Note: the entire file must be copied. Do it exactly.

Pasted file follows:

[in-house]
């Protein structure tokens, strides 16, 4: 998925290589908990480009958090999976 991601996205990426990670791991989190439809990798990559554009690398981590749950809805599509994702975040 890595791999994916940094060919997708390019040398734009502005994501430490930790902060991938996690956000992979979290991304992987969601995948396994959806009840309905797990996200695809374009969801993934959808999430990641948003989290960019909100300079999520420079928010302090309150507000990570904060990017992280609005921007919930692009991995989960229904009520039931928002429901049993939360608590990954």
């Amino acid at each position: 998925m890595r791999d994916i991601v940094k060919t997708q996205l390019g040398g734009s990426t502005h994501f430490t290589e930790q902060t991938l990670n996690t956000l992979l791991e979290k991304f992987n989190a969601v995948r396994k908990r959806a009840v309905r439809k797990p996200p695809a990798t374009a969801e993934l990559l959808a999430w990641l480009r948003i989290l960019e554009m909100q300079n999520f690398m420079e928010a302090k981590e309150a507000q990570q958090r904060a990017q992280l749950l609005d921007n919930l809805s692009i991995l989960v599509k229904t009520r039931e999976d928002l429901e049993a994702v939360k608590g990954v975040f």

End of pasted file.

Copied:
[in-house]
């Protein structure tokens, strides 16, 4: 998925290589908990480009958090999976 991601996205990426990670791991989190439809990798990559554009690398981590749950809805599509994702975040 890595791999994916940094060919997708390019040398734009502005994501430490930790902060991938996690956000992979979290991304992987969601995948396994959806009840309905797990996200695809374009969801993934959808999430990641948003989290960019909100300079999520420079928010302090309150507000990570904060990017992280609005921007919930692009991995989960229904009520039931928002429901049993939360608590990954």
């Amino acid at each position: 998925m890595r791999d994916i991601v940094k060919t997708q996205l390019g040398g734009s990426t502005h994501f430490t290589e930790q902060t991938l990670n996690t956000l992979l791991e979290k991304f992987n989190a969601v995948r396994k908990r959806a009840v309905r439809k797990p996200p695809a990798t374009a969801e993934l990559l959808a999430w990641l480009r948003i989290l960019e554009m909100q300079n999520f690398m420079e928010a302090k981590e309150a507000q990570q958090r904060a990017q992280l749950l609005d921007n919930l809805s692009i991995l989960v599509k229904t009520r039931e999976d928002l429901e049993a994702v939360k608590g990954v975040f």